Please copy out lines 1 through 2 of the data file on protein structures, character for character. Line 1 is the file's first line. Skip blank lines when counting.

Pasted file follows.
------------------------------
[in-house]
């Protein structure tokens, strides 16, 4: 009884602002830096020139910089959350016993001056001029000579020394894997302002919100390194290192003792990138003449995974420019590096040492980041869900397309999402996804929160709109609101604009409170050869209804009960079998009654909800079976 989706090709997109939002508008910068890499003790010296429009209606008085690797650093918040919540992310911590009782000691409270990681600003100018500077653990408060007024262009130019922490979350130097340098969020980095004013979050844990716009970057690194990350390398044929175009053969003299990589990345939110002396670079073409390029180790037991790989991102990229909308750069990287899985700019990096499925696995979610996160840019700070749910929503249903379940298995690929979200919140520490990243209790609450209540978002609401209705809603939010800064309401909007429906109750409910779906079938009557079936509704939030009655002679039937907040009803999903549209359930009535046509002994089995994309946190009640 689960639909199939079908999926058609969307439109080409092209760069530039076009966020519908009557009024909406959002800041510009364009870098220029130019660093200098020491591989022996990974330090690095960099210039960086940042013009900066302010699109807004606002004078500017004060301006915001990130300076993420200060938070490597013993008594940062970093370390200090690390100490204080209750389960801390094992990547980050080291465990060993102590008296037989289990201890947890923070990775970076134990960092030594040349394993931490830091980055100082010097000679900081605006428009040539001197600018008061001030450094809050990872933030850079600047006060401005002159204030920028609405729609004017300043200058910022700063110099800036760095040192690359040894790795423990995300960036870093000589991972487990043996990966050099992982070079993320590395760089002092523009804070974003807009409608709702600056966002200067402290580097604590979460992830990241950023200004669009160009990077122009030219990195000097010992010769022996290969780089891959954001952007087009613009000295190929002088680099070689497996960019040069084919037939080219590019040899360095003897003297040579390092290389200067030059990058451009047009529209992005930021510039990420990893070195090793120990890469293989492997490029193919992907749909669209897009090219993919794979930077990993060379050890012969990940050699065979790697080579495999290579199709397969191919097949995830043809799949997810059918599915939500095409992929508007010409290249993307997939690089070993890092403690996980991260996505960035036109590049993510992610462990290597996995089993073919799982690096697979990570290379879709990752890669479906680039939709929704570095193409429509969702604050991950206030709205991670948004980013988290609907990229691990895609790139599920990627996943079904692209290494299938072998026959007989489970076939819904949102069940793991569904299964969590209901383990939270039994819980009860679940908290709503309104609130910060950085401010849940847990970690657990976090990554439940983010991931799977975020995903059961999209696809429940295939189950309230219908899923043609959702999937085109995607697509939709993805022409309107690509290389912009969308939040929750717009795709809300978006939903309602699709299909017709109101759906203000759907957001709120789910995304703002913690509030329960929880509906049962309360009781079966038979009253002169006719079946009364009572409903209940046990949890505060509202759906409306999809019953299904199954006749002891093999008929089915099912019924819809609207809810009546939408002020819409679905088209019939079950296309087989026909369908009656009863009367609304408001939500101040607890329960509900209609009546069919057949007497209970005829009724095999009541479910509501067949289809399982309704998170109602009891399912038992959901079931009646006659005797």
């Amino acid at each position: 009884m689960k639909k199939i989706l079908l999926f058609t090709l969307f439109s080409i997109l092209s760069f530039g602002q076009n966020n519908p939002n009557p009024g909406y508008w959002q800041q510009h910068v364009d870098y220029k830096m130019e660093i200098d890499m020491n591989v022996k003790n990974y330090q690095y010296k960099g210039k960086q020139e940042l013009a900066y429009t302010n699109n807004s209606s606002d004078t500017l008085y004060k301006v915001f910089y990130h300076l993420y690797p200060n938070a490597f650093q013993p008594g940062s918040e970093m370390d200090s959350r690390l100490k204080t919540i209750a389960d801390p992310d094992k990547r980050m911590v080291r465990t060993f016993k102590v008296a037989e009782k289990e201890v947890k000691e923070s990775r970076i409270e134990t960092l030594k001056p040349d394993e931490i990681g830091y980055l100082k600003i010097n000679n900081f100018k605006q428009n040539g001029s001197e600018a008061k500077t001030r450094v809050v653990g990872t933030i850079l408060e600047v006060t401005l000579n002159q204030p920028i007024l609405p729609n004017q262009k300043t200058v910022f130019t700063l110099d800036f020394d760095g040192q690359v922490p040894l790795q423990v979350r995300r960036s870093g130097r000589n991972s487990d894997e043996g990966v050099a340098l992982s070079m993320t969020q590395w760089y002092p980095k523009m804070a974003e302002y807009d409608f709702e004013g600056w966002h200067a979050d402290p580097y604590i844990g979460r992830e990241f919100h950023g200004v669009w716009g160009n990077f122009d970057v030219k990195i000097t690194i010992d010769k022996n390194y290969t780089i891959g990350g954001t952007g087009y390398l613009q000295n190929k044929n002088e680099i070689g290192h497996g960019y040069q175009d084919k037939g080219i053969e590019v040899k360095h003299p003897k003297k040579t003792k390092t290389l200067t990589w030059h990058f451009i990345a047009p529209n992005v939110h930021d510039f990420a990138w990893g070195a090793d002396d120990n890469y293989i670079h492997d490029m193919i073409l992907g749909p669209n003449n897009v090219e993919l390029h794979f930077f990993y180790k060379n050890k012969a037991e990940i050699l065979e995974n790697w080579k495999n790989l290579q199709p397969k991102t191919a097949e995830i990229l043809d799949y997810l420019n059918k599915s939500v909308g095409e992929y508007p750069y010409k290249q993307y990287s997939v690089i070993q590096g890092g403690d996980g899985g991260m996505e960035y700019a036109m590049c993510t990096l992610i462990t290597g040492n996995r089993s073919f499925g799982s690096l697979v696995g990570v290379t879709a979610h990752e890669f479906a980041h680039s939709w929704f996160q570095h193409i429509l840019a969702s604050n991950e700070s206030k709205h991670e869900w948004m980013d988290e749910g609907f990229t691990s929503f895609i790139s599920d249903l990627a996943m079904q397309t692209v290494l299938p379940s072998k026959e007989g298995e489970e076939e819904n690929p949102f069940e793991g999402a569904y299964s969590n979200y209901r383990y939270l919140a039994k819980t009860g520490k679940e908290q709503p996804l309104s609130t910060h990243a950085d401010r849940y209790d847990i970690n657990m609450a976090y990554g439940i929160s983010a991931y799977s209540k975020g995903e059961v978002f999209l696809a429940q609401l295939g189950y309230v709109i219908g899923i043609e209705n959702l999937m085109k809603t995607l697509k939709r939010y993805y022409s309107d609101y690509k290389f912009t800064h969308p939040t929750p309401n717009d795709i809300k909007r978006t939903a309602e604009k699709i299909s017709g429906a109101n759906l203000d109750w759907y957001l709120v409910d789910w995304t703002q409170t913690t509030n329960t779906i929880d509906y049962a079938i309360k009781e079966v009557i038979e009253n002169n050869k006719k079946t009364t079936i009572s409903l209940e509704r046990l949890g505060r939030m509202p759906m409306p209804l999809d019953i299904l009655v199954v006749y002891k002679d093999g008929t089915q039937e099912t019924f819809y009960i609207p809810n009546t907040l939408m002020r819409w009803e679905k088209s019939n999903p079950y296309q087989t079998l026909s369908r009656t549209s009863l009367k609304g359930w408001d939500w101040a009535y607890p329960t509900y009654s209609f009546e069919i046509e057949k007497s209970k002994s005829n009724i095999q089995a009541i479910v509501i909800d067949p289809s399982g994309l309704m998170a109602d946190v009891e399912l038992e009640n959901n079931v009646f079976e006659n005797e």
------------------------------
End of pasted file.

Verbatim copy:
[in-house]
């Protein structure tokens, strides 16, 4: 009884602002830096020139910089959350016993001056001029000579020394894997302002919100390194290192003792990138003449995974420019590096040492980041869900397309999402996804929160709109609101604009409170050869209804009960079998009654909800079976 989706090709997109939002508008910068890499003790010296429009209606008085690797650093918040919540992310911590009782000691409270990681600003100018500077653990408060007024262009130019922490979350130097340098969020980095004013979050844990716009970057690194990350390398044929175009053969003299990589990345939110002396670079073409390029180790037991790989991102990229909308750069990287899985700019990096499925696995979610996160840019700070749910929503249903379940298995690929979200919140520490990243209790609450209540978002609401209705809603939010800064309401909007429906109750409910779906079938009557079936509704939030009655002679039937907040009803999903549209359930009535046509002994089995994309946190009640 689960639909199939079908999926058609969307439109080409092209760069530039076009966020519908009557009024909406959002800041510009364009870098220029130019660093200098020491591989022996990974330090690095960099210039960086940042013009900066302010699109807004606002004078500017004060301006915001990130300076993420200060938070490597013993008594940062970093370390200090690390100490204080209750389960801390094992990547980050080291465990060993102590008296037989289990201890947890923070990775970076134990960092030594040349394993931490830091980055100082010097000679900081605006428009040539001197600018008061001030450094809050990872933030850079600047006060401005002159204030920028609405729609004017300043200058910022700063110099800036760095040192690359040894790795423990995300960036870093000589991972487990043996990966050099992982070079993320590395760089002092523009804070974003807009409608709702600056966002200067402290580097604590979460992830990241950023200004669009160009990077122009030219990195000097010992010769022996290969780089891959954001952007087009613009000295190929002088680099070689497996960019040069084919037939080219590019040899360095003897003297040579390092290389200067030059990058451009047009529209992005930021510039990420990893070195090793120990890469293989492997490029193919992907749909669209897009090219993919794979930077990993060379050890012969990940050699065979790697080579495999290579199709397969191919097949995830043809799949997810059918599915939500095409992929508007010409290249993307997939690089070993890092403690996980991260996505960035036109590049993510992610462990290597996995089993073919799982690096697979990570290379879709990752890669479906680039939709929704570095193409429509969702604050991950206030709205991670948004980013988290609907990229691990895609790139599920990627996943079904692209290494299938072998026959007989489970076939819904949102069940793991569904299964969590209901383990939270039994819980009860679940908290709503309104609130910060950085401010849940847990970690657990976090990554439940983010991931799977975020995903059961999209696809429940295939189950309230219908899923043609959702999937085109995607697509939709993805022409309107690509290389912009969308939040929750717009795709809300978006939903309602699709299909017709109101759906203000759907957001709120789910995304703002913690509030329960929880509906049962309360009781079966038979009253002169006719079946009364009572409903209940046990949890505060509202759906409306999809019953299904199954006749002891093999008929089915099912019924819809609207809810009546939408002020819409679905088209019939079950296309087989026909369908009656009863009367609304408001939500101040607890329960509900209609009546069919057949007497209970005829009724095999009541479910509501067949289809399982309704998170109602009891399912038992959901079931009646006659005797």